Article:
As this is the first retrospective, allow me to explain what the heck that is.
In the software development world, a retrospective is what’s called a “ceremony.” The dev team looks back at the last “sprint” (typically about 2 weeks of work) and writes down what went well, what didn’t go well, and if there is anything they can do differently for the next sprint. This places great importance on improvement.
With that, I bring you my first monthly retrospective! This one combines April and May, since I started mid-month and didn’t launch anything until recently.
Total Words Written: 18,840
Total Writing Days (since April 12): 16
Days Missed: 3
Average WPD (words per day): ~1,178
Total words written: 19,209
Days missed: 11
Average WPD (words per day): ~620
What Went Well:
- I actually managed to launch a thing! I honestly never expected to grow a pair big enough to put anything online.
- Lots of work happened in April, and my consistency with writing overall has been pretty cool to see. Again, I didn’t have a lot of faith in myself, with work wearing me down and the ‘rona keeping me stressed.
- At the beginning, I didn’t have a great sense of what needed to go into an outline. I’d have some that were four pages long and others that were four lines long. This obviously produced inconsistent results. With practice, however, I got better at crafting an outline to get an article of good length without too much effort when it came time to write.
- Improving my editing skills is a similar story. I actually sucked at editing in general until I needed to do it with all the posts I’ve prepped. This is what people mean when they say that you should finish your stories, by the way. You can’t improve until you actually do the thing you need to improve upon.
- I’ve narrowed down what my voice should be for this blog. It took time, and lots of editing in the beginning, but it is consistent and natural now.
- After doing some more reading about writing, I’ve figured out what my recently rejected story “The Errant Crow” needs to be better.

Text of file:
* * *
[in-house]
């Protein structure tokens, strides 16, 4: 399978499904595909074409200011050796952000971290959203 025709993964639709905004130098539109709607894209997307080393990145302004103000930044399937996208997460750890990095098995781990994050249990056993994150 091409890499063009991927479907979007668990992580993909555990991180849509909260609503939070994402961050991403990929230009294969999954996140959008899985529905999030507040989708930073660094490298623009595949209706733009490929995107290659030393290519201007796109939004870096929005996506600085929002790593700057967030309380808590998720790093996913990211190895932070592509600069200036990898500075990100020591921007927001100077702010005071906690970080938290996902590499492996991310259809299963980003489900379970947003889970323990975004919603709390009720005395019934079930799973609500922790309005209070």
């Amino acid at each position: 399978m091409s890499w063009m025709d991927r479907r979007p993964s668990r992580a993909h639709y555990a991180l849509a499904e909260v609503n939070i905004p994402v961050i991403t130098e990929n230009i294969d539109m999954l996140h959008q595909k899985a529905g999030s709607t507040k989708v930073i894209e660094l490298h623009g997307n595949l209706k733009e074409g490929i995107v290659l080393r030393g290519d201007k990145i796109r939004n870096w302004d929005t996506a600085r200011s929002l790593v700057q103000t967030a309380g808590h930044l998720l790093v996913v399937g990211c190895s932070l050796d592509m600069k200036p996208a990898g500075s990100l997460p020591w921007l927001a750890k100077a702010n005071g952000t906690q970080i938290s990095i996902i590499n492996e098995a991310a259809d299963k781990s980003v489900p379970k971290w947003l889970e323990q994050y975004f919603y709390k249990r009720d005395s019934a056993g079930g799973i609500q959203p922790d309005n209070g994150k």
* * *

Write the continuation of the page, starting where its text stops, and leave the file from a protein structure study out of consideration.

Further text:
What Didn’t Go Well:
- Physical/mental/emotional neglect. I didn’t take breaks as often as I should. I stalled my health by not exercising. I didn’t take any planned days off. This all accumulated until I burned out for a bit and pulled muscles, pinched nerves, and had panic attacks. This might be more related to anxiety over the ‘rona, but burning myself out definitely didn’t help.
- At the beginning I tried to write without outlines, and this lead to a lot of unusable crap on the page. Which isn’t bad when you’re still trying to figure things out in a story, but isn’t sustainable when you need to write a bunch of posts within a short amount of time.
- I kept trying to write just whenever. A lot of mornings were spent shuffling about until I had to log on for work, costing me writing time. At lunch, I typically needed to, y’know, eat, and after work I wanted to hang out with my spouse – or rather, he was done with work and it was impossible to concentrate with him loose. So the morning was the only guaranteed time I had to get some work done.
- I had originally started with the plan of alternating what I was going to write every day. Monday would be a post writing day, Tuesday a short story day, Wednesday I would work on my novel, repeat for Thursday through Saturday and then Sunday would be whatever I needed to work on most. What it turned into was me writing a lot of outlines, then some posts, then a tiny bit of a short story, then burning out and not writing anything for a few days, and then realizing I’m not on track to meet my self-imposed deadlines and panic-writing posts for awhile, then feeling guilty about not writing any fiction, then burning out again…whew! That’s exhausting just to type out, let alone live.
- Having not sorted this last point out until very recently, means that I didn’t actually write anything toward any of my novels (as you can see in the picture above).
Goals or Action Items for Next Month
- Take planned breaks.
- Stick to a schedule that makes sense and is doable, while also allowing for flexibility.
- Exercise regularly – at least stand up and stretch every so often.
- Eat well and (gasp) don’t drink too much coffee.
- Continue to revise and change “The Errant Crow” until ready for submission.
- Start working on my novels again, alternating with the short stories, if at all possible.
The schedule that I’ve settled on (for now) is writing posts in “seasons.” Basically I’ll write a bunch of articles during a set time while taking a break on my fiction. After I’ve got enough to last for a few months (assuming new developments or feedback don’t require rewrites or extra articles), I can go back. This is excluding the retros, obviously. I can’t write those in advance.
This takes away the stress I feel not doing one or the other, since I’m not expecting to do both at the same time (which is madness, really).
I’ve also written up a loosely-structured schedule for both weekdays and weekends and have posted it up on the cork board in my office. We’ll see how well I actually stick to it, as I’ve taken up some side projects. If I don’t, it gives me another method that doesn’t work, and I can try something new next month.
What about you folx: how has your month gone well, not gone well, and what can you do in June to improve?